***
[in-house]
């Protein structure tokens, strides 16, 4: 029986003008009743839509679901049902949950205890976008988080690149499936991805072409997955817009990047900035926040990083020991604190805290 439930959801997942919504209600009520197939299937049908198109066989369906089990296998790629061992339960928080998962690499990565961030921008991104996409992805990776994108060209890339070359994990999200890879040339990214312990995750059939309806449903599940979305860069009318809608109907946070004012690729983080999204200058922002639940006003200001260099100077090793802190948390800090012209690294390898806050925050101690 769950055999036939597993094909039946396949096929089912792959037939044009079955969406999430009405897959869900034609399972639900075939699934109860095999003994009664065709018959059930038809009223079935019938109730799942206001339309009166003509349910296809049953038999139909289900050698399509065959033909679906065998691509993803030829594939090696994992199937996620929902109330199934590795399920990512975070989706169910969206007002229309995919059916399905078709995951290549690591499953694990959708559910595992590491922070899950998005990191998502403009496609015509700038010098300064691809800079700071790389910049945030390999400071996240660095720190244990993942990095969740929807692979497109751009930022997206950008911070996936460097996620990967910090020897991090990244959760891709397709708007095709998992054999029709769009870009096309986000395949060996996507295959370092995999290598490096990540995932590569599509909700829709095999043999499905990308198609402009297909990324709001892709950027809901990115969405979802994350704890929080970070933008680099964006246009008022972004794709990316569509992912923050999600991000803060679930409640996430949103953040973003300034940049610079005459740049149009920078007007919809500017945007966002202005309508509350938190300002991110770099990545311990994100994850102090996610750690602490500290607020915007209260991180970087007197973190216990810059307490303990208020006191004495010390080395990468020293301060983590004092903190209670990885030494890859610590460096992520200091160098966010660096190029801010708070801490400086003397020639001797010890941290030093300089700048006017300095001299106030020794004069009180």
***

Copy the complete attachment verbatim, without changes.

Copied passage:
[in-house]
């Protein structure tokens, strides 16, 4: 029986003008009743839509679901049902949950205890976008988080690149499936991805072409997955817009990047900035926040990083020991604190805290 439930959801997942919504209600009520197939299937049908198109066989369906089990296998790629061992339960928080998962690499990565961030921008991104996409992805990776994108060209890339070359994990999200890879040339990214312990995750059939309806449903599940979305860069009318809608109907946070004012690729983080999204200058922002639940006003200001260099100077090793802190948390800090012209690294390898806050925050101690 769950055999036939597993094909039946396949096929089912792959037939044009079955969406999430009405897959869900034609399972639900075939699934109860095999003994009664065709018959059930038809009223079935019938109730799942206001339309009166003509349910296809049953038999139909289900050698399509065959033909679906065998691509993803030829594939090696994992199937996620929902109330199934590795399920990512975070989706169910969206007002229309995919059916399905078709995951290549690591499953694990959708559910595992590491922070899950998005990191998502403009496609015509700038010098300064691809800079700071790389910049945030390999400071996240660095720190244990993942990095969740929807692979497109751009930022997206950008911070996936460097996620990967910090020897991090990244959760891709397709708007095709998992054999029709769009870009096309986000395949060996996507295959370092995999290598490096990540995932590569599509909700829709095999043999499905990308198609402009297909990324709001892709950027809901990115969405979802994350704890929080970070933008680099964006246009008022972004794709990316569509992912923050999600991000803060679930409640996430949103953040973003300034940049610079005459740049149009920078007007919809500017945007966002202005309508509350938190300002991110770099990545311990994100994850102090996610750690602490500290607020915007209260991180970087007197973190216990810059307490303990208020006191004495010390080395990468020293301060983590004092903190209670990885030494890859610590460096992520200091160098966010660096190029801010708070801490400086003397020639001797010890941290030093300089700048006017300095001299106030020794004069009180």